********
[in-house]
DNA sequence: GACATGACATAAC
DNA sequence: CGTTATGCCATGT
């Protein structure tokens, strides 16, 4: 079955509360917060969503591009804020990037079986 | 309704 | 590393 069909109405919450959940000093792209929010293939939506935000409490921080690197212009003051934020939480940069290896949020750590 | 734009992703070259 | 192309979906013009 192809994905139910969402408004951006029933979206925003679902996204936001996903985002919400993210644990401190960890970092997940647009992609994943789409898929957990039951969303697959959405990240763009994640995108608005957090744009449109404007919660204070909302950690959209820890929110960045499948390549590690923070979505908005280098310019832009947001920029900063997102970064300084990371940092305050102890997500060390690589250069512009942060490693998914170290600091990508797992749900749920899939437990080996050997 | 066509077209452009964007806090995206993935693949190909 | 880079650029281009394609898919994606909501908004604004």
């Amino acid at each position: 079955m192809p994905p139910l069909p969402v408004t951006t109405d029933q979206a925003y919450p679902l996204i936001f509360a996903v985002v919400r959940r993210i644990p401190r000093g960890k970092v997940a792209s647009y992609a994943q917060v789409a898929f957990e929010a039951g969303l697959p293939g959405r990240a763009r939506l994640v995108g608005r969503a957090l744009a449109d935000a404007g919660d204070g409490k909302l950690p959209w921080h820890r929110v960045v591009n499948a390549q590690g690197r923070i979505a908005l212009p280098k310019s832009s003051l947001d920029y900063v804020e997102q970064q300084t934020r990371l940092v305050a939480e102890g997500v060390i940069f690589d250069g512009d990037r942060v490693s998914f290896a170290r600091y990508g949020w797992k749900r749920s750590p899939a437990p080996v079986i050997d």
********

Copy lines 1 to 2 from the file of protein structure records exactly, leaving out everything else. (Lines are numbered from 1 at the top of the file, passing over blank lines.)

[in-house]
DNA sequence: GACATGACATAAC